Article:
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A volcano in Russia’s Far East is throwing plumes of smoke and ash high into the air after the Kamchatka Peninsula is hit by a series of earthquakes.
The Klyuchevskoy volcano which erupts every two to three years has sent smoke and ash six km above sea level.
The latest eruption started in August this year after a series of quakes off Kamchatka’s eastern coast.
The volcano last erupted in August 2009 till December 2010.
Located in the Kamchatka Peninsula it is the highest in Eurasia and one of the largest active volcanoes in the world reaching an altitude of 15,584 feet.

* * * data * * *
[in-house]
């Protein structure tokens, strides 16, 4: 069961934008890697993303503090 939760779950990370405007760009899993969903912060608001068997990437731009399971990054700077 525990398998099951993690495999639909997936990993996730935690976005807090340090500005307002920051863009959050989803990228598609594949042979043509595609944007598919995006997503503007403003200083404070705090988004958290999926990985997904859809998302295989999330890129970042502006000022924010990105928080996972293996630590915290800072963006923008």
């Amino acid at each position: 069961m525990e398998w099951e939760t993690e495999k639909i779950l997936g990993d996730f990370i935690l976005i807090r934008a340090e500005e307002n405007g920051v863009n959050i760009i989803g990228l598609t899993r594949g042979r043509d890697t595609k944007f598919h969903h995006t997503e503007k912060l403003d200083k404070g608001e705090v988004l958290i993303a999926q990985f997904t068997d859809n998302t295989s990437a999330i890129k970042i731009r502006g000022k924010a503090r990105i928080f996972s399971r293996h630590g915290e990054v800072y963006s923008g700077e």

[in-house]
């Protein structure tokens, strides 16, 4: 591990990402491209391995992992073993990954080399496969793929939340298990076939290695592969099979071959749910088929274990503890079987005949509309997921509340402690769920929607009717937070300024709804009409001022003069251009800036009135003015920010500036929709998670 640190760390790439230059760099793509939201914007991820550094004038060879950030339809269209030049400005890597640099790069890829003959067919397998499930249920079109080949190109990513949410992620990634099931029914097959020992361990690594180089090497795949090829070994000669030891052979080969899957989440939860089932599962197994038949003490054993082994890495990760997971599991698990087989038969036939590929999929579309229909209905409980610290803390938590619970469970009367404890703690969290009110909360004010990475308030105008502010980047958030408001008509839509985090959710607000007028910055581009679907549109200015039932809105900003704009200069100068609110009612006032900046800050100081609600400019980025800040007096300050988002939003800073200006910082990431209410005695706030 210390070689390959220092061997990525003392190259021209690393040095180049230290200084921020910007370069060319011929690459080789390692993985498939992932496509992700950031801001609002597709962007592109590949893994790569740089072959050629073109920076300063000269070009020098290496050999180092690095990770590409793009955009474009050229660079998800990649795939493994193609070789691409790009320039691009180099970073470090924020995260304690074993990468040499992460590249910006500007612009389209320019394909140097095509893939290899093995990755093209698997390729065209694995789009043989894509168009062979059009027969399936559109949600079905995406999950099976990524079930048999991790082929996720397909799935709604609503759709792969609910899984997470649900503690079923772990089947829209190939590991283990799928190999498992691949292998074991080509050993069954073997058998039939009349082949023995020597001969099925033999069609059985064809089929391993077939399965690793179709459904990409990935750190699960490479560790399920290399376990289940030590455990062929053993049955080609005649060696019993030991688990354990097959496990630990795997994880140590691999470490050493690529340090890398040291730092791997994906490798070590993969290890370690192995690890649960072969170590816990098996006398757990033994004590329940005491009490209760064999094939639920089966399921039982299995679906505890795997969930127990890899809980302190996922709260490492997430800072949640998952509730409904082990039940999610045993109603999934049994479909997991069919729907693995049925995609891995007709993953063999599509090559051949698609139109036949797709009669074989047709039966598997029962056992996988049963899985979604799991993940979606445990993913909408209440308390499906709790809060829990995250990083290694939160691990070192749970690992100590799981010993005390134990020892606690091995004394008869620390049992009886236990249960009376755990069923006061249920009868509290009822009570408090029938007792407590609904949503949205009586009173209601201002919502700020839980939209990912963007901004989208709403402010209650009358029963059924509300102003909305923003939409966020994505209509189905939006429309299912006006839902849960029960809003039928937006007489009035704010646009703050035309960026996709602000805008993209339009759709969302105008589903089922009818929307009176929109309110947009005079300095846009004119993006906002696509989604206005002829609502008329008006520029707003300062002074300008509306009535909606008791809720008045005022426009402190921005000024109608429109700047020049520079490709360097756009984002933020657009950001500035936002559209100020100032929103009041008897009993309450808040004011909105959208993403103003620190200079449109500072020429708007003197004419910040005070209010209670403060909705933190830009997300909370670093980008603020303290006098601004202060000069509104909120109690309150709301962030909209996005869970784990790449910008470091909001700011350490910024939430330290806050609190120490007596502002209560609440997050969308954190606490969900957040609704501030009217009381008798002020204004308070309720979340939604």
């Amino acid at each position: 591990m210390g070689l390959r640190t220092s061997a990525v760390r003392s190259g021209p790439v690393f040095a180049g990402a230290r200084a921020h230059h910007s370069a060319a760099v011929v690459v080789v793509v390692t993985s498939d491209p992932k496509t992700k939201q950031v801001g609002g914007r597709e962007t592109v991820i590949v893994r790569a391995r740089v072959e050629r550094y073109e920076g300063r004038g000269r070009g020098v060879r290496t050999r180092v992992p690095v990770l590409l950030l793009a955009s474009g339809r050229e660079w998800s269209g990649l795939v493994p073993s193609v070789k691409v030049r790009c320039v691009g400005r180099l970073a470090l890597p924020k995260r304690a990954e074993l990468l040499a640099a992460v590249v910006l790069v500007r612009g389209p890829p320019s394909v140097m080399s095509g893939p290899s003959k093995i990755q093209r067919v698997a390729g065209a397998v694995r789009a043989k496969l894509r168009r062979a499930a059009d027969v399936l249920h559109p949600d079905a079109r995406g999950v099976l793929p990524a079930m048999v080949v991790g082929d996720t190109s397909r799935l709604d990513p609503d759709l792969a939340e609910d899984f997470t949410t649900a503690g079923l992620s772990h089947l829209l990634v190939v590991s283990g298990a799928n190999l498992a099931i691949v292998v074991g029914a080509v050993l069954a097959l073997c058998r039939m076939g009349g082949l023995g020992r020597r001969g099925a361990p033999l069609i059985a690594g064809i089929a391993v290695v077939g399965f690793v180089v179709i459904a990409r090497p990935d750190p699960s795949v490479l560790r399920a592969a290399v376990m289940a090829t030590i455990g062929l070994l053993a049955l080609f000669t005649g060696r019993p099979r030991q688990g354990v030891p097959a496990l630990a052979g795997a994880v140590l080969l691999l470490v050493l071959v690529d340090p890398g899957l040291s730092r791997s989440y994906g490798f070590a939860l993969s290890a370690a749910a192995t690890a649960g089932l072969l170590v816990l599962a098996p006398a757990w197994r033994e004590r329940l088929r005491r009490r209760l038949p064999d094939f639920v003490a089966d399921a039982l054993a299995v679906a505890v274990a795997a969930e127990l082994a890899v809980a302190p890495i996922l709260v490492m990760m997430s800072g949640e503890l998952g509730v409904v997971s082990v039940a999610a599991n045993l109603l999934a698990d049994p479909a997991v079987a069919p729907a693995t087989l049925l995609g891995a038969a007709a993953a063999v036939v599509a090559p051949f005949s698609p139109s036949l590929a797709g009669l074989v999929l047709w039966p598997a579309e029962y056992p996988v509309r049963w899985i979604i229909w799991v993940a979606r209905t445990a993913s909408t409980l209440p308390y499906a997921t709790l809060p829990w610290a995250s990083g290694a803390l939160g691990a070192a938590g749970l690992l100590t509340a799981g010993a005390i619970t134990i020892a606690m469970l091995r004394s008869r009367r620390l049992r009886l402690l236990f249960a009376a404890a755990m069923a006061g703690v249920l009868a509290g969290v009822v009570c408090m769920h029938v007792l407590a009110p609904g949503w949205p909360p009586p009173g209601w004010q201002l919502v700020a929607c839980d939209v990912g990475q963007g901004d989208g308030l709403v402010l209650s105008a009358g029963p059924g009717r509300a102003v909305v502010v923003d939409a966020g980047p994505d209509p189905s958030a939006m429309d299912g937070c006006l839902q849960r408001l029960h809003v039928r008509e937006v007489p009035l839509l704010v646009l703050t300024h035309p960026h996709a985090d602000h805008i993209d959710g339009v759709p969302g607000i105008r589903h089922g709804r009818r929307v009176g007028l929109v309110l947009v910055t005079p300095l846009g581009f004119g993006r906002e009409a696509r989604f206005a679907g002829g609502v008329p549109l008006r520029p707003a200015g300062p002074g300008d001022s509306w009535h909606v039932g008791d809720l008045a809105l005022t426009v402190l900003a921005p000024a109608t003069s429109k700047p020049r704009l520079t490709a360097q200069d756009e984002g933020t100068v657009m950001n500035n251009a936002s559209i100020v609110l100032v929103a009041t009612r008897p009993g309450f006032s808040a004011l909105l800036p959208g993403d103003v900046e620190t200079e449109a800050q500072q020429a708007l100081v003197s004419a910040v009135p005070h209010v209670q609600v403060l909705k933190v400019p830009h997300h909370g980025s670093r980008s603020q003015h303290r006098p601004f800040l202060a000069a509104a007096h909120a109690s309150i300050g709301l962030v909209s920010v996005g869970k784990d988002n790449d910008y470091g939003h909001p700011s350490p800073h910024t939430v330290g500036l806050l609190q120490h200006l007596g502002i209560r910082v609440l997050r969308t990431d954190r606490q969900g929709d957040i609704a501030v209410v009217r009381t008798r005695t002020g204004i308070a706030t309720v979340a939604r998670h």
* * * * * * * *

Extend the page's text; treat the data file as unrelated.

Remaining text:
The volcano is located 360 km north-east from the region’s capital of Petropavlovsk-Kamchatsky.
According to Sergey Senyukov from the Kamchatka Branch of Geological Survey the plumes of smoke reaching 200 km in length spread to the East of the Pacific Ocean but do not yet pose a threat to neighbouring towns and villages.
The Kamchatka Volcanic Eruption Response Team (KVERT) assessed the Klyuchevskoy eruption as orange — the second most dangerous level.
The same colour has been assigned to the Shiveluch and Karymsky volcanoes in the region.
Russian scientists are worried about the connection between the eruption and the series of quakes.
The magnitude of the earthquakes in the region ranged between 4.4 and 5.1 at a depth of 50-80 km.
Daria Chernyshova with inputs from Agencies